Jungle’s down-beat, groove-based, multi-vocal approach to music mixes the sounds of Prince, P-Funk, Gorillaz, and Afrofunk into one delicious style, and the production on their self-titled debut album is ridiculous. The tones they are able to pull from such mundane things as glass bottles adds so much to an album that excels at seamlessly blending the simple with the complex.

Jungle’s approach to the live show is both modest and visually stunning. The lights are kept turned down low, highlighting no one member’s face and keeping focus on the music, while their videos, which feature dance sequences by normal-looking people mugging for the camera while laying it down, are impossible to turn away from. This year they went from headlining The Echo to El Rey in a matter of months, played multiple festivals all over the world, and have been nominated for the Mercury Prize. Jungle may not have taken over the world just yet, but they’re certainly on their way. – Gerry Doot

Listen: “Time


#26: Chet Faker – Built on Glass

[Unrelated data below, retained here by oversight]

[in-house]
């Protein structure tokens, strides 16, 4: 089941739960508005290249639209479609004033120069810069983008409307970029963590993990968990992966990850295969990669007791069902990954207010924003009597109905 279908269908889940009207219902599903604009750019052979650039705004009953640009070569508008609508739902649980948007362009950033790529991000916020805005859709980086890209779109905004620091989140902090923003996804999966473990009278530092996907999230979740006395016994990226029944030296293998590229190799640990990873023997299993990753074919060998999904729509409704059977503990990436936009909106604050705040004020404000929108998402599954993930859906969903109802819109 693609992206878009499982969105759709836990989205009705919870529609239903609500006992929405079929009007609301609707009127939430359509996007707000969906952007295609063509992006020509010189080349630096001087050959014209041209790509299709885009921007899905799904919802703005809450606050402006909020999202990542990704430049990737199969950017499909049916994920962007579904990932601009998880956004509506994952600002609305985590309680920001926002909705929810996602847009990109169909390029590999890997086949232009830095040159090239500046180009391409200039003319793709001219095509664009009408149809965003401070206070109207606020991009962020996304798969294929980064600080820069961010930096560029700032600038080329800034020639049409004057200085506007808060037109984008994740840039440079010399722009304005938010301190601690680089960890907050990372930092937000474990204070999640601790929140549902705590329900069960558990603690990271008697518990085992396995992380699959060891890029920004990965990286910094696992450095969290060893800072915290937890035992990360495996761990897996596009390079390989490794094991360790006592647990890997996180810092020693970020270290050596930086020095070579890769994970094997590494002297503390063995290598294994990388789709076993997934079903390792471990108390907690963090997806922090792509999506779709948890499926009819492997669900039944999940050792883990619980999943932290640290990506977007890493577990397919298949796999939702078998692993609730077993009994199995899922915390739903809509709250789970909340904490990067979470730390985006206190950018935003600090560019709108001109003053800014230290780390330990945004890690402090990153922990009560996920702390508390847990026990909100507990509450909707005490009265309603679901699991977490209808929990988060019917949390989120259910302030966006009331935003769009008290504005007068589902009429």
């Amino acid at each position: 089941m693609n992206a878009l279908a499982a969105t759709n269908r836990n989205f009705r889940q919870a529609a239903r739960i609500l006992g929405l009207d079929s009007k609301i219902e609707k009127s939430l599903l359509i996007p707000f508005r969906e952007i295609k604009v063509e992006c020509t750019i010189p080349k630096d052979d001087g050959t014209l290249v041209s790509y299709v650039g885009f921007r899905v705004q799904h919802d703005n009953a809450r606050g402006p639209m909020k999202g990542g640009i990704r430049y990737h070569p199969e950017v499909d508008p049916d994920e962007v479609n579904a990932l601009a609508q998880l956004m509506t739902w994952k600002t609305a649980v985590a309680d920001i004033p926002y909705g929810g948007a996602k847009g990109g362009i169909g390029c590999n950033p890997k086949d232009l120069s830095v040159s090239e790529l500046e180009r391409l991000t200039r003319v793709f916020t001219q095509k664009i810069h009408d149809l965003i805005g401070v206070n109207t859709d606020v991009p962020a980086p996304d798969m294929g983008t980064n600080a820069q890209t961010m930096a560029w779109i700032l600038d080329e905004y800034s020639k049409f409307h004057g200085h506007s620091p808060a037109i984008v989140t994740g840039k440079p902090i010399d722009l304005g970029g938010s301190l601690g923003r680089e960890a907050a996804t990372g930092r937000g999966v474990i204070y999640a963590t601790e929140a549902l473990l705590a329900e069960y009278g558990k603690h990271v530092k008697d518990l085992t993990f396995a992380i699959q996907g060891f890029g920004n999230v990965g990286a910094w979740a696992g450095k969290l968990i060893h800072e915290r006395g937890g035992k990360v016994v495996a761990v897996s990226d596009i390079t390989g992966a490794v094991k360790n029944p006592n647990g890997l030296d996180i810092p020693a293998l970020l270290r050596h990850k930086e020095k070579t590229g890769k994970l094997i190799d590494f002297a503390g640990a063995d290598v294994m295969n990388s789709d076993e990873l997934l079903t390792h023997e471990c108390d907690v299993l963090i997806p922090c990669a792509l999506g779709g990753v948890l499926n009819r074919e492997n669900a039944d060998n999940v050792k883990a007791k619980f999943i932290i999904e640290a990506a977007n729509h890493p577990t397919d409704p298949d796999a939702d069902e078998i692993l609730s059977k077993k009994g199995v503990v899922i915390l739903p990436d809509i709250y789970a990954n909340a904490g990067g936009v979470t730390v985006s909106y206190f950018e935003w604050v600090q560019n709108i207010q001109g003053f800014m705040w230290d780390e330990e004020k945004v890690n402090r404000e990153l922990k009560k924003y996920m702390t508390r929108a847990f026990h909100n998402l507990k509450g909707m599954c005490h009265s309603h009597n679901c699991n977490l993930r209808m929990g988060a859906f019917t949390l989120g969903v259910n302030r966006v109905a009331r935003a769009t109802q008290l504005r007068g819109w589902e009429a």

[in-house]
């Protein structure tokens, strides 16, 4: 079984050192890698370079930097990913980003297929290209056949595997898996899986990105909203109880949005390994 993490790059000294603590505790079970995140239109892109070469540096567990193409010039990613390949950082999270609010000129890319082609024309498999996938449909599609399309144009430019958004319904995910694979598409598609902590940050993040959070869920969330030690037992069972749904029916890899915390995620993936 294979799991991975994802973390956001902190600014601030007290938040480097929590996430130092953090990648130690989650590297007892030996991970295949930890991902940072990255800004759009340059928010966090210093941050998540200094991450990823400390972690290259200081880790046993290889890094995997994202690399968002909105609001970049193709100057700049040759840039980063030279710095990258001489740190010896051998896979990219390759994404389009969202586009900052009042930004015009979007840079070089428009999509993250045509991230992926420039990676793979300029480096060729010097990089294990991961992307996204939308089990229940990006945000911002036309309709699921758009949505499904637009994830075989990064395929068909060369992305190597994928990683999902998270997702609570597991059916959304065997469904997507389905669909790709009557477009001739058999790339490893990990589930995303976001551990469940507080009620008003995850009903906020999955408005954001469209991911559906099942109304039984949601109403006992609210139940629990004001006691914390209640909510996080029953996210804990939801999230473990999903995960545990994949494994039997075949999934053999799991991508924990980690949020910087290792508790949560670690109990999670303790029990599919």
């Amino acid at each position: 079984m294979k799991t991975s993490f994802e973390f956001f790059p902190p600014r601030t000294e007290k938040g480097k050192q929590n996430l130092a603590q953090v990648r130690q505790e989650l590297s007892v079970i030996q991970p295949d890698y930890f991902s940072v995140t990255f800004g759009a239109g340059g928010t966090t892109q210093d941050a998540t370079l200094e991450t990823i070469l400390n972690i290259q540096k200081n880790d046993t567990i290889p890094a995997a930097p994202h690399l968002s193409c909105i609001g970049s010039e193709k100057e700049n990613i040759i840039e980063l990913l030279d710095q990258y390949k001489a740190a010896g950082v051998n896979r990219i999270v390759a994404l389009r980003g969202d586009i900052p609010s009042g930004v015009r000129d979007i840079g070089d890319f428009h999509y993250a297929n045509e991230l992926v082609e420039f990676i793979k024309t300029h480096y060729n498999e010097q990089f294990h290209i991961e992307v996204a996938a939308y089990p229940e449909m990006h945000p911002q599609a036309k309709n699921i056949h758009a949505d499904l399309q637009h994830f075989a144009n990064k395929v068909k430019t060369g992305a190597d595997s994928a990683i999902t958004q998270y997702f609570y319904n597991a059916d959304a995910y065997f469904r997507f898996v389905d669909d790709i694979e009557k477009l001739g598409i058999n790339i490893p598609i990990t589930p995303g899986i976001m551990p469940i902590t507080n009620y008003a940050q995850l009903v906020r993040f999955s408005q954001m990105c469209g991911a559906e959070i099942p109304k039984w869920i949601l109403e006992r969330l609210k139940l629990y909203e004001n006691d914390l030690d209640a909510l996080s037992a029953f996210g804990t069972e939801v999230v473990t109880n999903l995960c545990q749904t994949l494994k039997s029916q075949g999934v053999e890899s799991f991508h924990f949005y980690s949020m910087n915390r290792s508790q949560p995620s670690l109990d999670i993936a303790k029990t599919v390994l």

At the intersection of smooth electronica and wistful soul lies Australian newcomer Chet Faker. While it’s not unusual for great artists to struggle with defining their sound for their debut, he seems to have had no trouble in that department. Built on Glass may be understated, but it’s bursting with driven, confident conviction. The album demonstrates Faker’s knack for layering seductive, downtempo beats with poetically elegant verses in a way that may at first listen sound simplistic but proves to actually be rather well-thought out and deliberate. Chet Faker’s skill as a producer is present in everything from soulful ballads like “Talk Is Cheap” to the brighter grooves of my album favorite, “Gold.” While I’m certainly excited to see what’s on the horizon for him, I’ve got a good feeling I’ll still be jamming to Built on Glass long after album number two is released. It’s just that good. – Lesley Park